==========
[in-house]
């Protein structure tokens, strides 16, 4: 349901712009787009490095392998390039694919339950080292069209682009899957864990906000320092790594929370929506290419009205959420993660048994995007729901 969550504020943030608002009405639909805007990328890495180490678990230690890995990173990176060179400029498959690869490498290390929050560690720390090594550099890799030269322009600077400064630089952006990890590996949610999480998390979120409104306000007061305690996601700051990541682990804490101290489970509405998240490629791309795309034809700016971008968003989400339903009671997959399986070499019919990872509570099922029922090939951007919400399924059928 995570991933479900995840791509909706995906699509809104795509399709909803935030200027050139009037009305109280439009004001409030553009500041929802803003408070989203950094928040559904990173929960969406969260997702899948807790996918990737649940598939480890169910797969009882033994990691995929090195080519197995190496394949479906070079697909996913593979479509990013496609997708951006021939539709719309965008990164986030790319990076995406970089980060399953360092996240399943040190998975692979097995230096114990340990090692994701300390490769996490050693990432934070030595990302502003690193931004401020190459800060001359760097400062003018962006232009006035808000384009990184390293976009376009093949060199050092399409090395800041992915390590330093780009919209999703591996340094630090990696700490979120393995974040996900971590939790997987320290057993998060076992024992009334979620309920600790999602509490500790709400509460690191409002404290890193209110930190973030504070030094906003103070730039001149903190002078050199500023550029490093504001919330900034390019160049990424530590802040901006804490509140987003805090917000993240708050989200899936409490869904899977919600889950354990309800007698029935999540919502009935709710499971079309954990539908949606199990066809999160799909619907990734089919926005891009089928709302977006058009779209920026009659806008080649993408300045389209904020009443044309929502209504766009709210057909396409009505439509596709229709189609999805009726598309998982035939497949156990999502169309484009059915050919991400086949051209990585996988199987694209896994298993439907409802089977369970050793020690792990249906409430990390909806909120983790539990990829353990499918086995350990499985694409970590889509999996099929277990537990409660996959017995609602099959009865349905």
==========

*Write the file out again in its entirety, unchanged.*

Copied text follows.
[in-house]
């Protein structure tokens, strides 16, 4: 349901712009787009490095392998390039694919339950080292069209682009899957864990906000320092790594929370929506290419009205959420993660048994995007729901 969550504020943030608002009405639909805007990328890495180490678990230690890995990173990176060179400029498959690869490498290390929050560690720390090594550099890799030269322009600077400064630089952006990890590996949610999480998390979120409104306000007061305690996601700051990541682990804490101290489970509405998240490629791309795309034809700016971008968003989400339903009671997959399986070499019919990872509570099922029922090939951007919400399924059928 995570991933479900995840791509909706995906699509809104795509399709909803935030200027050139009037009305109280439009004001409030553009500041929802803003408070989203950094928040559904990173929960969406969260997702899948807790996918990737649940598939480890169910797969009882033994990691995929090195080519197995190496394949479906070079697909996913593979479509990013496609997708951006021939539709719309965008990164986030790319990076995406970089980060399953360092996240399943040190998975692979097995230096114990340990090692994701300390490769996490050693990432934070030595990302502003690193931004401020190459800060001359760097400062003018962006232009006035808000384009990184390293976009376009093949060199050092399409090395800041992915390590330093780009919209999703591996340094630090990696700490979120393995974040996900971590939790997987320290057993998060076992024992009334979620309920600790999602509490500790709400509460690191409002404290890193209110930190973030504070030094906003103070730039001149903190002078050199500023550029490093504001919330900034390019160049990424530590802040901006804490509140987003805090917000993240708050989200899936409490869904899977919600889950354990309800007698029935999540919502009935709710499971079309954990539908949606199990066809999160799909619907990734089919926005891009089928709302977006058009779209920026009659806008080649993408300045389209904020009443044309929502209504766009709210057909396409009505439509596709229709189609999805009726598309998982035939497949156990999502169309484009059915050919991400086949051209990585996988199987694209896994298993439907409802089977369970050793020690792990249906409430990390909806909120983790539990990829353990499918086995350990499985694409970590889509999996099929277990537990409660996959017995609602099959009865349905």